Google App Engine Flexible Environment
Suppose you’ve decided that the restrictions of App Engine standard environment’s sandbox model don’t work for you, but you still want to take advantage of the benefits of App Engine. That’s what App Engine flexible environment is for.
Instead of the sandbox, App Engine flexible environment lets you specify the container your App Engine runs in. Yes, containers. Your application runs inside Docker containers on Google Compute Engine Virtual Machines, VMs. App Engine manages these Compute Engine machines for you.
They’re health checked, healed as necessary, and you get to choose which geographical region they run in, and critical backward-compatible updates to their operating systems are automatically applied. All this so that you can just focus on your code. App Engine flexible environment apps use standard run times, can access App Engine services such as data store, memcached, task queues, and so on.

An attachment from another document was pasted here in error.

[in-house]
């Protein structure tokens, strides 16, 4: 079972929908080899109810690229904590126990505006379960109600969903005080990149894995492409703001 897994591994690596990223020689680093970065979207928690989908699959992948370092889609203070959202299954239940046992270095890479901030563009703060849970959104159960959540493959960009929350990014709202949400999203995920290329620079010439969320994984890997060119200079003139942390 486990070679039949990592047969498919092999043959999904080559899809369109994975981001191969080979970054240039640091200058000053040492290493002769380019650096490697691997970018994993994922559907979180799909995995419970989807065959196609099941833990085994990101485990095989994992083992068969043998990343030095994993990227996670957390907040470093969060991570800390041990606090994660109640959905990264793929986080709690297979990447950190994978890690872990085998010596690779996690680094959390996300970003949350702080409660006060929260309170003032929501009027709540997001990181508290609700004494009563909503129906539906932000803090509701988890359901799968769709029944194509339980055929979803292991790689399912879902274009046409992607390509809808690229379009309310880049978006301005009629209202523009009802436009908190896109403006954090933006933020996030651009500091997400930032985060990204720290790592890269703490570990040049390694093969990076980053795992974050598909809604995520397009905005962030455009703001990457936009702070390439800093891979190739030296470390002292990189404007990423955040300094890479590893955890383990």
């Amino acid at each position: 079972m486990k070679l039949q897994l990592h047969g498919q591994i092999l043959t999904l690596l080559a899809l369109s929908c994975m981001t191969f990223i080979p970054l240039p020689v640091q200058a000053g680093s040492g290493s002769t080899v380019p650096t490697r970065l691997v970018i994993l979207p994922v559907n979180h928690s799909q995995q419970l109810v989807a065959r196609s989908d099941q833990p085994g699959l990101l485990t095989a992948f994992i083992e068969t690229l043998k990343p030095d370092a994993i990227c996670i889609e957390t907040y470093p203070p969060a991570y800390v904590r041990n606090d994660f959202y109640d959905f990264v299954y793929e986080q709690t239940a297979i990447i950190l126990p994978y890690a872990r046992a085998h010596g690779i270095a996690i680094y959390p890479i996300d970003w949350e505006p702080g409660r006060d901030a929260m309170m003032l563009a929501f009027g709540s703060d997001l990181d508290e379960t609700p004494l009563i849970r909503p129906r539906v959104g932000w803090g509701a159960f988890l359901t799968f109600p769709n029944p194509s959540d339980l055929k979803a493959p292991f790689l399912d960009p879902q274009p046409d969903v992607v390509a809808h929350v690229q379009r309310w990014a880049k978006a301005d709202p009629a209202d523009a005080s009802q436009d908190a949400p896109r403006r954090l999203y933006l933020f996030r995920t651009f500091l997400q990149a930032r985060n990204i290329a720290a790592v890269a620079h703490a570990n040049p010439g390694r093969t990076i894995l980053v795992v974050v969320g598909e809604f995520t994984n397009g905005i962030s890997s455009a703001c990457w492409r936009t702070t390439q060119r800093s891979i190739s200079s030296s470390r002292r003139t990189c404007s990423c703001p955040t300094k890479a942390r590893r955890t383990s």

Here’s a side-by-side comparison of Standard and Flexible. Notice that Standard environment starts up instances of your application faster, but that you get less access to the infrastructure in which your application runs. For example, Flexible environment lets you SSH into the virtual machines on which your application runs.
It lets you use local disk for scratch base, it lets you install third-party software, and it lets your application make calls to the network without going through App Engine. On the other hand, Standard environment’s billing can drop to zero for the completely idle application.
Because we mentioned App Engine’s use of Docker containers, you may be wondering how App Engine compares to Kubernetes Engine. Here’s a side-by-side comparison of App Engine with Kubernetes Engine. App Engine standard environment is for people who want the service to take maximum control of their application’s deployment and scaling.
Kubernetes Engine gives the application owner the full flexibility of Kubernetes. App Engine flexible edition is somewhere in between. Also, App Engine environment treats containers as a means to an end, but for Kubernetes Engine, containers are a fundamental organizing principle.
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